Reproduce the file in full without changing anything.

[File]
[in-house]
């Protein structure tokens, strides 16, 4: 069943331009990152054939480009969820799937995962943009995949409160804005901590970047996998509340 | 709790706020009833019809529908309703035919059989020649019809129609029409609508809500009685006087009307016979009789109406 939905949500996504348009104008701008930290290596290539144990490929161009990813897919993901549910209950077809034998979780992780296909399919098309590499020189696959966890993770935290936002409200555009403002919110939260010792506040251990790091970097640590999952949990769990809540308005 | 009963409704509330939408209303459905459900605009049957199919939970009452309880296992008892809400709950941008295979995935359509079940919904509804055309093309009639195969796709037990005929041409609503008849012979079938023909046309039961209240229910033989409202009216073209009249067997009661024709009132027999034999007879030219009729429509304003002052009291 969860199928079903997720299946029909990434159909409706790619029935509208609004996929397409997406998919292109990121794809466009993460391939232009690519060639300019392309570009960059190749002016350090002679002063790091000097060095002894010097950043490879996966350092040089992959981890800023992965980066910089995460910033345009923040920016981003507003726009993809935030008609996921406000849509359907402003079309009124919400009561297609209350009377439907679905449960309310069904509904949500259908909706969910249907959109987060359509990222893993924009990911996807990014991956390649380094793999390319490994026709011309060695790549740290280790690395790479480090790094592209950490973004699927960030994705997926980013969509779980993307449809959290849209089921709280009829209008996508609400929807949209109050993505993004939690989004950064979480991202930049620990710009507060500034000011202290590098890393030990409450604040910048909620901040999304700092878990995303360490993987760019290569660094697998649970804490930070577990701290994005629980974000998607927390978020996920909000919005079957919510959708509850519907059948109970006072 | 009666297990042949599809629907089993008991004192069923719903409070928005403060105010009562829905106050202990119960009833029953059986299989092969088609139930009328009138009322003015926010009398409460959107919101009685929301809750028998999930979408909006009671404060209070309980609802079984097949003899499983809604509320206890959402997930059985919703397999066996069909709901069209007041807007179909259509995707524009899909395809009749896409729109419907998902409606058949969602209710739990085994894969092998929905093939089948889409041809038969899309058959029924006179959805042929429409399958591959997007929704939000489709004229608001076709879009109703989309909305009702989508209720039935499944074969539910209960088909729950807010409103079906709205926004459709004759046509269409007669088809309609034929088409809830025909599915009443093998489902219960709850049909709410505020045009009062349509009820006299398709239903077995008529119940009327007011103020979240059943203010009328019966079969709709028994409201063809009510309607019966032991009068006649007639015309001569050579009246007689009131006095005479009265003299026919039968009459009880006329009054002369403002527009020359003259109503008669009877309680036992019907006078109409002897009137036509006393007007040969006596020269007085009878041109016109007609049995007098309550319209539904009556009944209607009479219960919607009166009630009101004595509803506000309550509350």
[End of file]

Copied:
[in-house]
């Protein structure tokens, strides 16, 4: 069943331009990152054939480009969820799937995962943009995949409160804005901590970047996998509340 | 709790706020009833019809529908309703035919059989020649019809129609029409609508809500009685006087009307016979009789109406 939905949500996504348009104008701008930290290596290539144990490929161009990813897919993901549910209950077809034998979780992780296909399919098309590499020189696959966890993770935290936002409200555009403002919110939260010792506040251990790091970097640590999952949990769990809540308005 | 009963409704509330939408209303459905459900605009049957199919939970009452309880296992008892809400709950941008295979995935359509079940919904509804055309093309009639195969796709037990005929041409609503008849012979079938023909046309039961209240229910033989409202009216073209009249067997009661024709009132027999034999007879030219009729429509304003002052009291 969860199928079903997720299946029909990434159909409706790619029935509208609004996929397409997406998919292109990121794809466009993460391939232009690519060639300019392309570009960059190749002016350090002679002063790091000097060095002894010097950043490879996966350092040089992959981890800023992965980066910089995460910033345009923040920016981003507003726009993809935030008609996921406000849509359907402003079309009124919400009561297609209350009377439907679905449960309310069904509904949500259908909706969910249907959109987060359509990222893993924009990911996807990014991956390649380094793999390319490994026709011309060695790549740290280790690395790479480090790094592209950490973004699927960030994705997926980013969509779980993307449809959290849209089921709280009829209008996508609400929807949209109050993505993004939690989004950064979480991202930049620990710009507060500034000011202290590098890393030990409450604040910048909620901040999304700092878990995303360490993987760019290569660094697998649970804490930070577990701290994005629980974000998607927390978020996920909000919005079957919510959708509850519907059948109970006072 | 009666297990042949599809629907089993008991004192069923719903409070928005403060105010009562829905106050202990119960009833029953059986299989092969088609139930009328009138009322003015926010009398409460959107919101009685929301809750028998999930979408909006009671404060209070309980609802079984097949003899499983809604509320206890959402997930059985919703397999066996069909709901069209007041807007179909259509995707524009899909395809009749896409729109419907998902409606058949969602209710739990085994894969092998929905093939089948889409041809038969899309058959029924006179959805042929429409399958591959997007929704939000489709004229608001076709879009109703989309909305009702989508209720039935499944074969539910209960088909729950807010409103079906709205926004459709004759046509269409007669088809309609034929088409809830025909599915009443093998489902219960709850049909709410505020045009009062349509009820006299398709239903077995008529119940009327007011103020979240059943203010009328019966079969709709028994409201063809009510309607019966032991009068006649007639015309001569050579009246007689009131006095005479009265003299026919039968009459009880006329009054002369403002527009020359003259109503008669009877309680036992019907006078109409002897009137036509006393007007040969006596020269007085009878041109016109007609049995007098309550319209539904009556009944209607009479219960919607009166009630009101004595509803506000309550509350």